Anne Rapin

The decision to move from one’s home, even in the face of considerable danger, is a choice no one wants to make. Providing appropriate and thoughtful support for those who do displace is one of the best things that can be done to help them maintain autonomy and dignity. Whether they are internally displaced people (IDPs), who stay in their own country, with a familiar social system and the right to work, or refugees, who have crossed an international border, and may face language or cultural barriers, and struggle to navigate a foreign health care or educational system, the challenges will feel overwhelming.  

A traditional response to displacement is to create camps for refugees and IDPs. This keeps them together and makes it easier for humanitarian organizations to provide services. Life in camps bring their own challenges on top of the stress of being displaced. They are often set up in a hurry and located in areas that are not ideal, such as flood plains or far from commercial centers. They leave a lot to be desired (hot showers, private bathrooms, consistent electricity for example) by the inhabitants which causes additional stress.

Often the camps evolve into longer and longer timelines as the conflict or crisis protracts, creating tension both within the camp as well as between the camp and local hosting community as resources get stretched thinly. Despite an awareness of the critical role that hosting communities play in supporting a displaced population, humanitarian assistance is usually targeted more torward those who are displaced than the hosting community, creating a dichotomy between the two. Even when refugees are settled in small groups within a hosting community tensions can arise. For example, Syrians refugees displaced to a conservative community in northern Jordan early on in the Syrian civil war had a tendency to relax by socializing in the streets in the evenings. Having a bunch of foreigners hanging out in the streets every night made hosting community extremely nervous because they saw this as the behavior of untrustworthy people. Cross cultural explanations and increased interactions eventually helped both parties to accommodate the other and ease the tension.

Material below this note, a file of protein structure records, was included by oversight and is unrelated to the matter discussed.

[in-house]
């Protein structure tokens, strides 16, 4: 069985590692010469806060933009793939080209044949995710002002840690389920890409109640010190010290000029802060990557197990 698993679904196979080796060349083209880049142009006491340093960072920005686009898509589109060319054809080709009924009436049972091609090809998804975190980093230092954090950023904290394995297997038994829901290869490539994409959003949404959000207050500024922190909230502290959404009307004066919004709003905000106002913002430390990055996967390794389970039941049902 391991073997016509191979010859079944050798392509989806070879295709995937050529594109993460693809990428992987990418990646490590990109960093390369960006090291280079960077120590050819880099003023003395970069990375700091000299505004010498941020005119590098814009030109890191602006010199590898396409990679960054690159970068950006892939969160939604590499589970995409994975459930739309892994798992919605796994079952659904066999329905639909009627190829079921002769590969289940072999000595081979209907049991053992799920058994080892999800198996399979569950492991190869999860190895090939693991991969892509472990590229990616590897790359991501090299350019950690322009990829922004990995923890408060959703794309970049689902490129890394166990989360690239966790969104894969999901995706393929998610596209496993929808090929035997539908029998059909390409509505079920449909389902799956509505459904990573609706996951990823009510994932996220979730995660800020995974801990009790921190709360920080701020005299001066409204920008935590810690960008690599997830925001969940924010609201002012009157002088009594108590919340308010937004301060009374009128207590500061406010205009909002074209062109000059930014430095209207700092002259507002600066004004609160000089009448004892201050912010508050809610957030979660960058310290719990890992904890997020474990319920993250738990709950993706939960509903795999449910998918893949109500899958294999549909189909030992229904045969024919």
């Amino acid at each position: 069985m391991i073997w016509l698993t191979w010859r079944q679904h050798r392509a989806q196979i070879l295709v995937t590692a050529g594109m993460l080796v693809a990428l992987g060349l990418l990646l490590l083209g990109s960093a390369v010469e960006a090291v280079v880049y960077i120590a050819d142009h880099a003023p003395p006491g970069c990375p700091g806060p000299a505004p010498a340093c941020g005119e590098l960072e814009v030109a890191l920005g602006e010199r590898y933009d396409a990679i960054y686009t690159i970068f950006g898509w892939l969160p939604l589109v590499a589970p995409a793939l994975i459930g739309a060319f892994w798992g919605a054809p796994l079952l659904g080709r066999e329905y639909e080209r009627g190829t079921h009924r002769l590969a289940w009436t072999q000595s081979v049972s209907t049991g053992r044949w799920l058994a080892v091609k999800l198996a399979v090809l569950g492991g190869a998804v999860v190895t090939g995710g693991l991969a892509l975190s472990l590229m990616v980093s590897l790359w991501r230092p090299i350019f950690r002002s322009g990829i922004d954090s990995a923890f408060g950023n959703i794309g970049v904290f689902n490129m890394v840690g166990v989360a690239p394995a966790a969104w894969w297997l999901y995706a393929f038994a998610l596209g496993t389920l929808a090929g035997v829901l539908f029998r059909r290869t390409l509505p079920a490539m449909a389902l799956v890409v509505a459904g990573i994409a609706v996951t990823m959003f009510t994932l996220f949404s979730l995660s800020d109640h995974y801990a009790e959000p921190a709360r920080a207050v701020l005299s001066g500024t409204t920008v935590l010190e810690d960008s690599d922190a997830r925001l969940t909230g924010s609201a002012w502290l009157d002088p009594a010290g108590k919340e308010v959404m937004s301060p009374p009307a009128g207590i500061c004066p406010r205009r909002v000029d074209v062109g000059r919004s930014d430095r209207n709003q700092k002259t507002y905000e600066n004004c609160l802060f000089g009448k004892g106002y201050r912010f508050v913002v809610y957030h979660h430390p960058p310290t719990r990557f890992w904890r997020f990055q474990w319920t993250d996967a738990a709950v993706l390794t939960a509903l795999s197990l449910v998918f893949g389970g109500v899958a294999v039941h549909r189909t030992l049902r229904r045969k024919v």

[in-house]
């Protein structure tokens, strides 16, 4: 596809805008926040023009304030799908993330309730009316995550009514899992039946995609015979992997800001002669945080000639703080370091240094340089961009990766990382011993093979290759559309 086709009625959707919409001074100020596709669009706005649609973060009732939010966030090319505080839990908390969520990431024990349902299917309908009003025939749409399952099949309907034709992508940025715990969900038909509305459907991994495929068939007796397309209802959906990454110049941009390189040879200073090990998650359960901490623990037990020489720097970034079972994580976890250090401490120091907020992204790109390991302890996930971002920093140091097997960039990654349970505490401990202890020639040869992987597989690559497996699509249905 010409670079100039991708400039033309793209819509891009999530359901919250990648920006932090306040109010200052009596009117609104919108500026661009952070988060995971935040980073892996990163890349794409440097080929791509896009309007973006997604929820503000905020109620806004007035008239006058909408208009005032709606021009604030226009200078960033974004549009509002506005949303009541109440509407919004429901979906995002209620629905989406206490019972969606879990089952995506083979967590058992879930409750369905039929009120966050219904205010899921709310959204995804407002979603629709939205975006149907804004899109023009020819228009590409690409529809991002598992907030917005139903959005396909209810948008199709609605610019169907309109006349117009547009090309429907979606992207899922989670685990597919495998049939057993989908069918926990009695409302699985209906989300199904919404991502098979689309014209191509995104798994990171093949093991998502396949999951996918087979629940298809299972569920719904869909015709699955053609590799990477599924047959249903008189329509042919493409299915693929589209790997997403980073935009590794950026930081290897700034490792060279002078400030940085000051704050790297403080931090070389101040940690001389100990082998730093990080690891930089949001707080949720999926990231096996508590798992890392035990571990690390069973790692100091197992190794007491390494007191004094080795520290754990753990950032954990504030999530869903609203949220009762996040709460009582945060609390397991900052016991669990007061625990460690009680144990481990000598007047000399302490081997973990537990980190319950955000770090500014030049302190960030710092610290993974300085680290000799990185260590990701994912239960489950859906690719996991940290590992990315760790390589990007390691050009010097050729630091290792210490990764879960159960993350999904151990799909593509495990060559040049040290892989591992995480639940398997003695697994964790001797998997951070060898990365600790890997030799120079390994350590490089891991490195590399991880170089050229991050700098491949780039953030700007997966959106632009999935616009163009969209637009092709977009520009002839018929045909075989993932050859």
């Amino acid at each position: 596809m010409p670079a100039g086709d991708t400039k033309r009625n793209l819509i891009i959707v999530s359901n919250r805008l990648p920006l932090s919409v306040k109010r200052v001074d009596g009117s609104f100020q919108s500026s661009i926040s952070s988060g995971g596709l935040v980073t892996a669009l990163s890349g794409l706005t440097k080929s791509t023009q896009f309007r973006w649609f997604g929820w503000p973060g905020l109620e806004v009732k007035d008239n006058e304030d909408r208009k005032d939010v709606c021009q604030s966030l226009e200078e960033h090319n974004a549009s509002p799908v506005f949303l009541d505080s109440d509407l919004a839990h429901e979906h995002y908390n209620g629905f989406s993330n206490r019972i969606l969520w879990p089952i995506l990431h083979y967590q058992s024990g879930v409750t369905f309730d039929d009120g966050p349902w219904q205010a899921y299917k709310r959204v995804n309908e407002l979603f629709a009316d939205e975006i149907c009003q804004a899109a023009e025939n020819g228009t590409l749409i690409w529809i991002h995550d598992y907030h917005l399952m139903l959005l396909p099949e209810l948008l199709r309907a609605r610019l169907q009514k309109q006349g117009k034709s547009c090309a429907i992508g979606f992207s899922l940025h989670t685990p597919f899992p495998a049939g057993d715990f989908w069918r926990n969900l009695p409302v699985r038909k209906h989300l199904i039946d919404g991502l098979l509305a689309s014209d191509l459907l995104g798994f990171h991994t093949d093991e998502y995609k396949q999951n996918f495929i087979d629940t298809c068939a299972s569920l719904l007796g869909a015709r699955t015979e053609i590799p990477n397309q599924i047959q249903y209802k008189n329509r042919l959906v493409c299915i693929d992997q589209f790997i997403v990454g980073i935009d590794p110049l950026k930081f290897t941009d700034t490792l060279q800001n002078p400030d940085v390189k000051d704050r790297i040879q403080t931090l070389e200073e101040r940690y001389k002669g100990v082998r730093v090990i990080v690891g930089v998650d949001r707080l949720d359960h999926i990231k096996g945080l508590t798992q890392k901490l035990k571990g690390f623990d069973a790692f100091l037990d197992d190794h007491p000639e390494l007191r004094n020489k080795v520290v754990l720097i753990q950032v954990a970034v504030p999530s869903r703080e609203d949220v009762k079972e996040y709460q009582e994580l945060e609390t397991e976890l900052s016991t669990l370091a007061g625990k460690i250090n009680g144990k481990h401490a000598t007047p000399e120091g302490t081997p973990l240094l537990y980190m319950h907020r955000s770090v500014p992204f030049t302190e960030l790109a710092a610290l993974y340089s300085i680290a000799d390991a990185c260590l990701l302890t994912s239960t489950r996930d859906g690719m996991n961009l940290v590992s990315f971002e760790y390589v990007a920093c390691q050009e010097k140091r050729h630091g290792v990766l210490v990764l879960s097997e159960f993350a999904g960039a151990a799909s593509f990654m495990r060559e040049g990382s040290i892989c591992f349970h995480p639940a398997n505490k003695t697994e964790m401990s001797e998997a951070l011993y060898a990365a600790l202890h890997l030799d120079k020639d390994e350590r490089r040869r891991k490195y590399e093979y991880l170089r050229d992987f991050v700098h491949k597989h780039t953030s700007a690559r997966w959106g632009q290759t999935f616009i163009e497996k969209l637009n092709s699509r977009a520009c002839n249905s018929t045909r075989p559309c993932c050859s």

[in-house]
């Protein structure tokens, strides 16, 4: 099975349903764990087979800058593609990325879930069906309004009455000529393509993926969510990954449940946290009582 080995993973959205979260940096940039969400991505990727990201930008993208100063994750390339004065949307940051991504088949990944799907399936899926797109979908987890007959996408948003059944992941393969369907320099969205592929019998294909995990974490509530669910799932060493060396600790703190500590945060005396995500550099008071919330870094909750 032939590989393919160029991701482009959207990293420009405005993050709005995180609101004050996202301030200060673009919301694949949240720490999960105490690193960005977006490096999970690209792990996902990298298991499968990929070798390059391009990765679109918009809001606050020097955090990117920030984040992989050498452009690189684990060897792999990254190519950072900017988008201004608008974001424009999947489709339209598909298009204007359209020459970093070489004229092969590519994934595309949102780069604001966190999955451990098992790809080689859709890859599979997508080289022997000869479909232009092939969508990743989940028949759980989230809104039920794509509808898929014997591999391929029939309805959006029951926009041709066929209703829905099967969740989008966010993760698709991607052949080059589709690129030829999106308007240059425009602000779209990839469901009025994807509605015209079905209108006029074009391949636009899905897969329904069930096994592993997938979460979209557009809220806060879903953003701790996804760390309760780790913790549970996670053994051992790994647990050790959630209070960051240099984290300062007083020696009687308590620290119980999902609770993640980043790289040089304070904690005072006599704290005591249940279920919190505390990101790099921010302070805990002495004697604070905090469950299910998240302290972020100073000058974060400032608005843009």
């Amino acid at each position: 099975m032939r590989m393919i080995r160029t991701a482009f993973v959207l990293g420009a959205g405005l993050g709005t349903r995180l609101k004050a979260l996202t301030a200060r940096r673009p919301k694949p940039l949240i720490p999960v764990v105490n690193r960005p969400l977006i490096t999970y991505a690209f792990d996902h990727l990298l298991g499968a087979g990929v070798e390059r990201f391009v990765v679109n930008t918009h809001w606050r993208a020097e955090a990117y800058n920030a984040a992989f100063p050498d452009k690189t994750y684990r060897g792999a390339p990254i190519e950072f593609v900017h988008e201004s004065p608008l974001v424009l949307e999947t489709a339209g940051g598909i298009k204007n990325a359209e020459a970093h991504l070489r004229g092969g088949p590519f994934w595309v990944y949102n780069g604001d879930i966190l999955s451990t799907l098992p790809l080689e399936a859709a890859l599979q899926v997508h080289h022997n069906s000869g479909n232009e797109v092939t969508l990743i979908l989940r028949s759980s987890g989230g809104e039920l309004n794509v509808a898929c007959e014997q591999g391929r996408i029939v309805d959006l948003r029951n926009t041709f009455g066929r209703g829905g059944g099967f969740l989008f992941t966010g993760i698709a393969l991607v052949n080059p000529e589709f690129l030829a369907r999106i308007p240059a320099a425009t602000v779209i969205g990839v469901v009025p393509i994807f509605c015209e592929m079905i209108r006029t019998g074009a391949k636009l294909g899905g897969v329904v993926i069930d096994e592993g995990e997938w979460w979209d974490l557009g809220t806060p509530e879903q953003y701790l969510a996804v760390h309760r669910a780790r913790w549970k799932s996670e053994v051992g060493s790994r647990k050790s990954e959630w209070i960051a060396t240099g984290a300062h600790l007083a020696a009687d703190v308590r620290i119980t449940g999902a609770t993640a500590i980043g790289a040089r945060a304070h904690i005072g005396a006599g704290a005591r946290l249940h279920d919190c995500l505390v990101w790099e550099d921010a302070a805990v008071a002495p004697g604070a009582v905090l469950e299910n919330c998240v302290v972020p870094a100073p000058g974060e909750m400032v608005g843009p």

One positive thing that seems to be happening for those fleeing Ukraine is that many are able to join family, friends and host families in surrounding countries instead of staying in mass housing like a camp. Host families can provide individual attention in navigating local systems and customs and can often provide a higher standard of living than a camp setting with more privacy for those dealing with the stress of having left their former homes and all that is familiar behind. They can help the displaced to integrate and reduce tension in the community while maintaining a higher standard of living than camps usually offer.

Acknowledging that most hosting communities across the globe are not likely be as well-equipped to support displaced individuals as communities in Europe, perhaps humanitarian or development focused organizations can learn how to better support host households so that the needs of both the hosts and displaced guests can be met. In an area that has high unemployment perhaps host families could receive priority access to job and educational opportunities while the displaced individuals they host receive food assistance that also reduces the strain on the host family to feed additional mouths. Expanding and improving the local school so there is space for displaced children can integrate well with the hosting community may be more cost effective than constructing temporary schools in a camp for use by displaced children only. Creating such win-win situations will likely prove better for everyone’s mental health.

Increasingly, humanitarian assistance organizations are starting to use data to help predict where displacement is likely to occur, for example, by looking at climate change processes. Combining these predictions with needs analysis in potential hosting communities before displacement occurs offers the opportunity to make humanitarian assistance more humane for everyone involved. Displacement is a challenge that will likely increase in the coming years. Using predictive models and preparing in advance when possible can help to pave the way to an easier transition for all involved.


An IDP camp in Kurdistan

About the Author:

Anne Rapin was inspired by her service as a Peace Corps Volunteer in Binka, Cameroon, from 2004 to 2005, to earn a Master of Public Health degree from Tulane University. After working on public health research in medically underserved areas of New York City for four years, she endeavored to shift to an international setting. From 2013 through 2019, Anne served as a program manager for various humanitarian aid projects in Jordan, Bangladesh and northern Iraq. In parallel to her schooling and work since returning from Cameroon, Anne co-founded and serves as Vice President of A2Empowerment, a Massachusetts-based, all-volunteer nonprofit that awards high school scholarships to young women in Cameroon. Currently Anne works with USAID’s Bureau of Humanitarian Assistance in Washington, DC.